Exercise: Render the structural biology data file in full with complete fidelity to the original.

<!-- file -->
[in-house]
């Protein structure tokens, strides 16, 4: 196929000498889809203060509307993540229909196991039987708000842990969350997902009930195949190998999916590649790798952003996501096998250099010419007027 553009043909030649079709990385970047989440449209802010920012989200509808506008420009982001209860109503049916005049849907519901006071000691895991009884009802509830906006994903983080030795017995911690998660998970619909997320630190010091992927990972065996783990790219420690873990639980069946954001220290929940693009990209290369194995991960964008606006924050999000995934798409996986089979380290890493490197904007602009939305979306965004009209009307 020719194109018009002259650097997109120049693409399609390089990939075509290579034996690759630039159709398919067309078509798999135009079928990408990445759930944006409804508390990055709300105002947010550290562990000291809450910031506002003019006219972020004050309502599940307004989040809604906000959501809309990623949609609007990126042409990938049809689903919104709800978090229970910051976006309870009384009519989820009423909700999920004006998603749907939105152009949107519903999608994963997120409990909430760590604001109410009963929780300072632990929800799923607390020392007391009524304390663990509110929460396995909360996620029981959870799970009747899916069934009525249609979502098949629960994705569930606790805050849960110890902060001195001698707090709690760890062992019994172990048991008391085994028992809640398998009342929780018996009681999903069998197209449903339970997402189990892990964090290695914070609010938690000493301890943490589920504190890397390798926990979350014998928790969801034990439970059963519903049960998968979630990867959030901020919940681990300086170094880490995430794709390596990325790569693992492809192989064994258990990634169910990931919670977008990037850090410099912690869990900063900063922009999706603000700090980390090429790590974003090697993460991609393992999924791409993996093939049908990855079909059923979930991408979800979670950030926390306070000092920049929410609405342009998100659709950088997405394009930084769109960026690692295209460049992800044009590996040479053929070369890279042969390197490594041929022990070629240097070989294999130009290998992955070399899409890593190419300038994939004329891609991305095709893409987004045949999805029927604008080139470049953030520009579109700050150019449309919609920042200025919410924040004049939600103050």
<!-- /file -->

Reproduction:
[in-house]
């Protein structure tokens, strides 16, 4: 196929000498889809203060509307993540229909196991039987708000842990969350997902009930195949190998999916590649790798952003996501096998250099010419007027 553009043909030649079709990385970047989440449209802010920012989200509808506008420009982001209860109503049916005049849907519901006071000691895991009884009802509830906006994903983080030795017995911690998660998970619909997320630190010091992927990972065996783990790219420690873990639980069946954001220290929940693009990209290369194995991960964008606006924050999000995934798409996986089979380290890493490197904007602009939305979306965004009209009307 020719194109018009002259650097997109120049693409399609390089990939075509290579034996690759630039159709398919067309078509798999135009079928990408990445759930944006409804508390990055709300105002947010550290562990000291809450910031506002003019006219972020004050309502599940307004989040809604906000959501809309990623949609609007990126042409990938049809689903919104709800978090229970910051976006309870009384009519989820009423909700999920004006998603749907939105152009949107519903999608994963997120409990909430760590604001109410009963929780300072632990929800799923607390020392007391009524304390663990509110929460396995909360996620029981959870799970009747899916069934009525249609979502098949629960994705569930606790805050849960110890902060001195001698707090709690760890062992019994172990048991008391085994028992809640398998009342929780018996009681999903069998197209449903339970997402189990892990964090290695914070609010938690000493301890943490589920504190890397390798926990979350014998928790969801034990439970059963519903049960998968979630990867959030901020919940681990300086170094880490995430794709390596990325790569693992492809192989064994258990990634169910990931919670977008990037850090410099912690869990900063900063922009999706603000700090980390090429790590974003090697993460991609393992999924791409993996093939049908990855079909059923979930991408979800979670950030926390306070000092920049929410609405342009998100659709950088997405394009930084769109960026690692295209460049992800044009590996040479053929070369890279042969390197490594041929022990070629240097070989294999130009290998992955070399899409890593190419300038994939004329891609991305095709893409987004045949999805029927604008080139470049953030520009579109700050150019449309919609920042200025919410924040004049939600103050």